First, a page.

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Mini Cooper

Mini Cooper Published: 19th Sep 2016 - 0 Comments - Be the first, contribute now!

Mini Cooper
Mini Cooper
Mini Cooper
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Why should i get one?

Penny-watching motoring has rarely been more fun than in a Fiat 500. This cute cheeky chappie may shout economy motoring but it does it in such style – and this goes for the modern interpretation, too. Launched before the Mini, the Italian not only makes an inexpensive classic but, best of all, also a classless one; everybody loves a Fiat 500. With excellent spares and specialist support, they can serve as practical daily drivers once some suitable upgrades are incorporated. The ‘new 500’ is one of the best modern retros around and while totally different in concept, share a similar character.

What can i get?

Produced between 1957 and 1975 and replaced by the 126 in ’73, pre-’65 cars featured rear-hinged suicide doors and are rarities in the UK. Unless you’re after an original, the later the car the better, with the 500L and 500F particularly good bets. Look out for the rare end-of-theline 500R which boasted 126 power but, as it’s such popular upgrade, so do many 500s now. Leaving out the super but super-pricey Abarths, other noteworthy versions include the family-sized estate Giardiniera (1960-77) and the larger 600 offshoot which is more than merely a pumped-up 500 as it features water-cooled engines and, on some, a novel useful ‘transmission brake’. By-and-large, 600s can be half the price of a 500, the exception being the people-carrying Multipla, the world’s smallest minibus, where £30,000 price tags aren’t unknown.

The 600 was also made by Seat, with an optional four-door offering, but you’ll have to go to Spain to find them. Head over to Austria for the Steyr-Puch for a 650 TR, a special 660cc-powered 500 made from 1964-68 if you prefer something different.

What are they like to drive?

If you ever needed proof that classics don’t have to be fast to be fun, take a stroll in a 500. With a nominal 18bhp, original mouses can barely top 60 and even 126-powered versions will find it hard to break the legal limit. With such little power, the handling rarely causes concern although the Mini remains in another league. But within its pedestrian limits, the 500 is a laugh a mile and nippy and nice enough for urban use plus it’s easy to tune them to make out-oftown motoring more bearable. If you’re considering a 500 as a learner driver classic, bear in mind its ‘crash’ gearboxes are primitive and hardly conducive for novice driving; 126 transmission retro fits are far friendlier in this respect.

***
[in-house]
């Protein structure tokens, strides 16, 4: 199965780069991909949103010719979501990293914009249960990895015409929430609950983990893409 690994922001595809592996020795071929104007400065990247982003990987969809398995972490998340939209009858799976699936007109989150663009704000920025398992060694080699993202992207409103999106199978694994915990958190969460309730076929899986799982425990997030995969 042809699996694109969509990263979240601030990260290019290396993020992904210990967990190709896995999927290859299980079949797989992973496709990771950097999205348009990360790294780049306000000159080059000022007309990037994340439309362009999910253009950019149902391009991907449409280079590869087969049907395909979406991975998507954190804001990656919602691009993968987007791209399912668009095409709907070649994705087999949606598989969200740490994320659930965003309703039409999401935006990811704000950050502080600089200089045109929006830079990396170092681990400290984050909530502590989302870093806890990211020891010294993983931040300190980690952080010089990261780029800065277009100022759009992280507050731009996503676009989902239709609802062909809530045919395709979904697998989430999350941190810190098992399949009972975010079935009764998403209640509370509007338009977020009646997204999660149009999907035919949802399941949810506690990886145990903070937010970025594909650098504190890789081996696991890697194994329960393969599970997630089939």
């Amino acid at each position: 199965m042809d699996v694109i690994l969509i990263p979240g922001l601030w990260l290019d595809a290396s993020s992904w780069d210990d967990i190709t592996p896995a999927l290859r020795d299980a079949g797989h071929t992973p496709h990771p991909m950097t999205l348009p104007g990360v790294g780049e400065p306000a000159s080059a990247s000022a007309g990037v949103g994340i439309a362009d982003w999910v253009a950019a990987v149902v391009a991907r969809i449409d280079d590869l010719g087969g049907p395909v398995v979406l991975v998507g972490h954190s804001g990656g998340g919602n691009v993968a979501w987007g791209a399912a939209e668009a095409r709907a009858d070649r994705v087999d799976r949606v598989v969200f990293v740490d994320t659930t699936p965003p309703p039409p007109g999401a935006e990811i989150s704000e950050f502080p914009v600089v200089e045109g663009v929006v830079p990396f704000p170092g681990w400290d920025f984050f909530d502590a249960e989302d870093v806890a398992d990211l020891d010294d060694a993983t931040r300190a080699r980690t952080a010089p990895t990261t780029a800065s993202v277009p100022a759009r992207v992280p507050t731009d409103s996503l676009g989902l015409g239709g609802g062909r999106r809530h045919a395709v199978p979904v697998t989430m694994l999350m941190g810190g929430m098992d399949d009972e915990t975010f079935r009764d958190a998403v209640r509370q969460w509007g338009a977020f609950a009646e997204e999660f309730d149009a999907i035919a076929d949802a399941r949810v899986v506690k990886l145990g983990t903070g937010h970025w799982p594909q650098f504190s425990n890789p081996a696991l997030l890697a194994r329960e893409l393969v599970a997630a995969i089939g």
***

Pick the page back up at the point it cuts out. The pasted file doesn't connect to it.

What are they like to live with?

According to leading 500 specialists, such as (Fiat 500 parts and restoration business) the car is DIY friendlier than a Mini and in the main, spare parts availability is excellent. There’s a wealth of upgrades at modest costs. For example, simply fitting the later 126 engine gives virtually Abarth 595 pep at a fraction of the price. Talking of which, you can expect to pay £12-£20,000 for the best on the market, values which exceed brand new ’16 platers, but 500 (and to a lesser extent the 600) values are on the ascendance.


Commuting needn’t be a grudge and minimalist motoring has never been quite so appealing if you drive a riotous rodent. Just ask the legendary designer Gordon Murray, of Brahbam F1 and McLaren fame, who regularly drives his. Life in the slow lane has never been so pleasurable or so logical.


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